Reauthorized several times over the years, the SBIR program was scheduled to terminate on September 30, 2008. To date, the program has not been specifically reauthorized, but instead temporarily extended by several bills, including Pub. L. No. 110-235, which extended the activity through March 20, 2009. Pub. L. No. 111-10 provided an additional extension through July 31, 2009; Pub. L. No. 111-43 through September 30, 2009; and Pub. L. No. 111-66 through October 31, 2009. Pub. L. No. 111-89 once again extended the program through April 30, 2010; Pub. L. No. 111-214 through September 30, 2010; and Pub. L. No. 111-251 through January 31, 2011. Pub. L. No. 112-1 provides an additional extension through May 31, 2011.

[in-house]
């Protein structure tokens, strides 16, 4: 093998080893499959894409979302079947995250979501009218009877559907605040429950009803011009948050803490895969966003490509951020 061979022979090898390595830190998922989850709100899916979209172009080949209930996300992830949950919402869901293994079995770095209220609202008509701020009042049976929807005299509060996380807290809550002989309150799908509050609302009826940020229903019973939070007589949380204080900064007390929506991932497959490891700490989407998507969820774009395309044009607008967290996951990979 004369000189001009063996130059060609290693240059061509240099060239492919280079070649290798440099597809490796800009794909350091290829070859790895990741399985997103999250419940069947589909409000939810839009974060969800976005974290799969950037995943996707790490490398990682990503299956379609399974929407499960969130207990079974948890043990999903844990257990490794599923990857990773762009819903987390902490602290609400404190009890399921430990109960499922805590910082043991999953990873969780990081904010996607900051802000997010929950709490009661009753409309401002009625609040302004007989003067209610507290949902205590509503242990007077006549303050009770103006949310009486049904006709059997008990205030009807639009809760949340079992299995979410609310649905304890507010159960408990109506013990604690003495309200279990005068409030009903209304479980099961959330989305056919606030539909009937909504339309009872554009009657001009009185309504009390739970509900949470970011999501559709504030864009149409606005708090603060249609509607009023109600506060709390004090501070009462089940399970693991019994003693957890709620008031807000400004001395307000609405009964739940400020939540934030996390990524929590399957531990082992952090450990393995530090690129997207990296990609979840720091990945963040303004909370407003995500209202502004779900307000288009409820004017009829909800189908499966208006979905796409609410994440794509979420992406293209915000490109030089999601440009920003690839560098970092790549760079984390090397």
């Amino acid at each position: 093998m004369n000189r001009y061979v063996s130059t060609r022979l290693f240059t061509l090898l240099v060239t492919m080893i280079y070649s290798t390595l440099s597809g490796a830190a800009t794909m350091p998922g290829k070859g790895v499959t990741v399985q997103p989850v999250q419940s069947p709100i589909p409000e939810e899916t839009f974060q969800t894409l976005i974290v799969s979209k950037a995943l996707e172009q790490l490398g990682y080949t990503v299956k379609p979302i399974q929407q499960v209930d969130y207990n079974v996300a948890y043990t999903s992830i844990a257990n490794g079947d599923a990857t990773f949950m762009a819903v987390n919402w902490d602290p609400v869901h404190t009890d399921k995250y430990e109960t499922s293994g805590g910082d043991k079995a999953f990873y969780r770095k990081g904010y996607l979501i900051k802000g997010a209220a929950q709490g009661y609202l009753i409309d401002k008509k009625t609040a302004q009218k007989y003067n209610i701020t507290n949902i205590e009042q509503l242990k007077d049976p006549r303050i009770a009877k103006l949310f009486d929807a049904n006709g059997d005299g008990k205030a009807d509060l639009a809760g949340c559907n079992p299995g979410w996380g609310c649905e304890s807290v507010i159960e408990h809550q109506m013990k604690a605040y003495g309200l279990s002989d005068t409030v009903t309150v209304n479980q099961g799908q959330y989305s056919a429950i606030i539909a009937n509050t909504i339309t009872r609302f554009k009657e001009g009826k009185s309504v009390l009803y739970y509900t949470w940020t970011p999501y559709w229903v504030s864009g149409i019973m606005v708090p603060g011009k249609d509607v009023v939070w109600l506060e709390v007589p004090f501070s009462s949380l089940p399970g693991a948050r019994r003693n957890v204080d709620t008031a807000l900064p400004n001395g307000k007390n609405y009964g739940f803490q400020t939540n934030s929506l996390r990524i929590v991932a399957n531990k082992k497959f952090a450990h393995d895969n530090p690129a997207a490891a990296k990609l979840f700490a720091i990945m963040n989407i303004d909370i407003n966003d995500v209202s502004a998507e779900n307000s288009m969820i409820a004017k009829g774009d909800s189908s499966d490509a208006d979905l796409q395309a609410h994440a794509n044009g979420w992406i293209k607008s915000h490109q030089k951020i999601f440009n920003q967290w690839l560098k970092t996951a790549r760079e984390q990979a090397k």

Several bills have been introduced in the 112th Congress that would reauthorize and make changes to the SBIR program (and the Small Business Technology Transfer Research (STTR) Program) including H.R. 447, H.R. 448 (introduced January 26, 2011), H.R. 449, S. 493 (reported March 9, 2011, from the Senate Committee on Small Business and Entrepreneurship), and H.R. 1425 (introduced April 7, 2011).

References Edit

  1. Pub. L. No. 97-219, reauthorized until September 30, 2000 by the Small Business Research and Development Enhancement Act (Pub. L. No. 102-564), and reauthorized again until September 30, 2008 by the Small Business Reauthorization Act of 2000 (Pub. L. No. 106-554).